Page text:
On its own, geologic sequestration does not capture CO2, but it does represent an incredible capacity to permanently store carbon dioxide all over the world, making it a natural partner to technology like DAC.

Scaling up these types of projects from the demonstration phase to a larger commercial roll out  presents a number of challenges, such as how to properly incentivize permanent geologic sequestration of CO2. There’s EOR, yes, but that’s problematic from the standpoint that it leads to more oil production which, when refined into fuels and combusted, introduces even more carbon dioxide into the atmosphere. Governments have largely led the way on these incentive efforts, through either carbon taxes (i.e. Norway) or crediting programs  (i.e. California). Bringing down the costs of geologic sequestration would also go a long way toward the proliferation of these projects. 

There are other ways to use rocks to remove and sequester CO2 from the air. Mineralization, sometimes called enhanced weathering, is a process by which naturally occurring rocks and minerals can passively remove CO2 from the air and over time chemically convert it into a more stable and long-lasting form of carbon. The famous White Cliffs of Dover are an excellent example. The white color comes from the chalk that makes up those cliffs. Chalk is the common name for calcium carbonate (CaCO3), a carbon-containing mineral that naturally forms over time as a key part of Earth’s carbon cycle. Enhancing or speeding up natural mineralization processes like that one, not just with chalk but other minerals, for instance those found in ultramafic rocks, or even some wastes from mining operations (mine tailings) can be used to bind CO2 and sequester it permanently in rock. These approaches may require large amounts of rock handling and processing, but may also require very little energy to drive the mineralization process. 


Salt marshes, mangroves, seagrasses, and coastal wetlands, hold huge carbon removal potential given the ability of seawater to stall microbial activity that results in CO2 release. Mangrove soils and biomass are estimated to sequester more than twice the amount of carbon as soil. Yet, many coastal ecosystem management projects around the world are being undertaken without consideration for CDR, signaling a need for more research to fully understand the CO2 flux of coastal wetlands, and to properly value the CO2 removal and sequestration opportunities these areas offer. 

Then there’s the issue of competition for available coastland. Globally, coastal wetlands are capable of removing more than 800 million tons of CO2 annually. But as the population pushes toward 10 billion by 2050, and with nearly a third of the current population living within 60 miles of the ocean, fierce competition for coastline could keep ecosystem management from reaching its full carbon removal scale.

This is where terrestrial ecosystems could come in. There are numerous ways for dry land to capture and store CO2 from the air. Yet experts point to the difficulty of quantifying the carbon content in agricultural soils. Experts are working to modernize the measurement of carbon within soil systems, but more resources are needed before the agricultural sector is able to confidently value the carbon sequestration performed by land.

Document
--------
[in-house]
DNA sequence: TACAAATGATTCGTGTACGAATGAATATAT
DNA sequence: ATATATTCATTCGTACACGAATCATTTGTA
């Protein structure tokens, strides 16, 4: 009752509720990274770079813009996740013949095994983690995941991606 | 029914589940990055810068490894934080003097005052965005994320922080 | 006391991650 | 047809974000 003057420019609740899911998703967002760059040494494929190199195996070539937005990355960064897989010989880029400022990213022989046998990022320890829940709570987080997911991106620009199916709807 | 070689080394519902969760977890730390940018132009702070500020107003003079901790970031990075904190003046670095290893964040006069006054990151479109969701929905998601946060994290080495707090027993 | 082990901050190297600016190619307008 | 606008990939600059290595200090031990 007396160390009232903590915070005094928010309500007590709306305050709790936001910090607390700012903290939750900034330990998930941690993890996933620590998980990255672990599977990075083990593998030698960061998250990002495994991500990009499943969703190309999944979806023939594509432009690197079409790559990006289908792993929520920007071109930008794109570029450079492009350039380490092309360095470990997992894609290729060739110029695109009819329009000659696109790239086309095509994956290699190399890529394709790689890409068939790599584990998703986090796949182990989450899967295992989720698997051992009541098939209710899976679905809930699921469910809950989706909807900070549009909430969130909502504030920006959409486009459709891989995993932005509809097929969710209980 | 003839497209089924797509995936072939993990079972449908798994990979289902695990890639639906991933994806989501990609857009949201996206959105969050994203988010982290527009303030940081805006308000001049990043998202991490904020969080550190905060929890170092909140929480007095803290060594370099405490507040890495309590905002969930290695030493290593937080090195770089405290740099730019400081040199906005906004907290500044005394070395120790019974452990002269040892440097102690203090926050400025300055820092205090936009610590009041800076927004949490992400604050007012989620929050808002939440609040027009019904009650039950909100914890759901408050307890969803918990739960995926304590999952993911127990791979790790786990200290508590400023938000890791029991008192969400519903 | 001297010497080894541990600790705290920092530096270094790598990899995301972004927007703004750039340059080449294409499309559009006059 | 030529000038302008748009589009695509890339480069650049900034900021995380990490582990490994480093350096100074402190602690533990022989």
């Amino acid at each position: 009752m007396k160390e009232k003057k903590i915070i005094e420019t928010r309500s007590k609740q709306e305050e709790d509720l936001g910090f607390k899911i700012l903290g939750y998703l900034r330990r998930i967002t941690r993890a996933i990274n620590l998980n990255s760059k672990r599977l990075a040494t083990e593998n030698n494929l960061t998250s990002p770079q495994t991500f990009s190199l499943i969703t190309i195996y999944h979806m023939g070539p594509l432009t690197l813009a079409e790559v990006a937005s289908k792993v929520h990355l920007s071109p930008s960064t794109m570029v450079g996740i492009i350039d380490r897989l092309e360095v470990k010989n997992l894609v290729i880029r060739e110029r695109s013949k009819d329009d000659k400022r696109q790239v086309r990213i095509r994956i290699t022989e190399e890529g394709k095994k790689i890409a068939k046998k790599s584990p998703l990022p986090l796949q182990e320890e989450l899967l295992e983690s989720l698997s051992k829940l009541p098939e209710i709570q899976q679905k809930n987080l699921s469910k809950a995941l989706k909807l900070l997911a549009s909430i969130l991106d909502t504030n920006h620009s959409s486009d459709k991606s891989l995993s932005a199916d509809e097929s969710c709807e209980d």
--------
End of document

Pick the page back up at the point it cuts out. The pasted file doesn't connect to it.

There are some who propose burying burned biomass underground as a way to safely store CO2 in the soil. Biochar, produced by burning biomass in the absence of oxygen, is generally more than 50% pure carbon and has been identified as a potentially cost-effective permanent CO2 storage solution. Most biochar, however, is either burned for heat or used for livestock feed. Further, the high cost of biochar coupled with a general lack of awareness of its soil enhancing properties help explain biochar’s lack of momentum as a larger carbon sink. 

Next steps

Each of the pathways described above hold the potential to reduce the CO2 in the atmosphere and oceans and help us meet our Paris Climate Agreement goals. Experts warn, however, that no one pathway will be enough to meaningfully reduce the glut of carbon dioxide already in the air, especially given our current rate of emissions. The best approach is for a combination of some, or ideally all, of the above to reach the gigaton scale, while also working to drastically reduce the amount of carbon dioxide we’re emitting in the first place. 

The challenge now is scaling up the existing technologies and uncovering radical new ideas that blow away our current expectations, because the technologies described here only scratch the surface of the types of projects that sequester CO2. The XPRIZE Carbon Removal will support and incentivize teams in accelerating existing and discovering new carbon removal pathways. The biggest private competition in history, XPRIZE Carbon Removal will fast forward the breakthroughs in carbon removal technology that we urgently need. 

To win the XPRIZE Carbon Removal, teams will need to build and demonstrate a real, working, permanent carbon removal solution. They’ll need to prove its efficacy by measuring energy use, land efficiency, and total tons CO2 removed, while accounting for any negative environmental externalities. The teams will also need to convince a panel of expert, independent judges of its ability to get to low cost  when deployed in the future at scale. 

To find out more about the Prize, visit